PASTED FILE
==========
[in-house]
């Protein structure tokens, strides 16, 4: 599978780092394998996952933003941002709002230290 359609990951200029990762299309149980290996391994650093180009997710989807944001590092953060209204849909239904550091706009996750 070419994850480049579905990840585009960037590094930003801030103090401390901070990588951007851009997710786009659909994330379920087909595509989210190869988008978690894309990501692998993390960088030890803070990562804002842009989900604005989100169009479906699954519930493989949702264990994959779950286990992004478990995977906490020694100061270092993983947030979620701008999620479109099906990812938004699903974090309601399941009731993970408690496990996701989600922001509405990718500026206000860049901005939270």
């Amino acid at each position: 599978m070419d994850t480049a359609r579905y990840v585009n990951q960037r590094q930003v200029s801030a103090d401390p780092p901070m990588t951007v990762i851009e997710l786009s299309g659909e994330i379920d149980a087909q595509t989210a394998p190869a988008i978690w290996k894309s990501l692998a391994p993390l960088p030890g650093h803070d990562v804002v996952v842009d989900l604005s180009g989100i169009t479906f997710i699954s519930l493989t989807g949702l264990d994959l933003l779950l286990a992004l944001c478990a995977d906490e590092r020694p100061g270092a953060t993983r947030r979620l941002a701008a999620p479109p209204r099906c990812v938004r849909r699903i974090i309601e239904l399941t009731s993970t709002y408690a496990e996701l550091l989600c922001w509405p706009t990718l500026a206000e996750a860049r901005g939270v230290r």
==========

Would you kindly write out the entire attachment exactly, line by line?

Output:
[in-house]
């Protein structure tokens, strides 16, 4: 599978780092394998996952933003941002709002230290 359609990951200029990762299309149980290996391994650093180009997710989807944001590092953060209204849909239904550091706009996750 070419994850480049579905990840585009960037590094930003801030103090401390901070990588951007851009997710786009659909994330379920087909595509989210190869988008978690894309990501692998993390960088030890803070990562804002842009989900604005989100169009479906699954519930493989949702264990994959779950286990992004478990995977906490020694100061270092993983947030979620701008999620479109099906990812938004699903974090309601399941009731993970408690496990996701989600922001509405990718500026206000860049901005939270």
């Amino acid at each position: 599978m070419d994850t480049a359609r579905y990840v585009n990951q960037r590094q930003v200029s801030a103090d401390p780092p901070m990588t951007v990762i851009e997710l786009s299309g659909e994330i379920d149980a087909q595509t989210a394998p190869a988008i978690w290996k894309s990501l692998a391994p993390l960088p030890g650093h803070d990562v804002v996952v842009d989900l604005s180009g989100i169009t479906f997710i699954s519930l493989t989807g949702l264990d994959l933003l779950l286990a992004l944001c478990a995977d906490e590092r020694p100061g270092a953060t993983r947030r979620l941002a701008a999620p479109p209204r099906c990812v938004r849909r699903i974090i309601e239904l399941t009731s993970t709002y408690a496990e996701l550091l989600c922001w509405p706009t990718l500026a206000e996750a860049r901005g939270v230290r």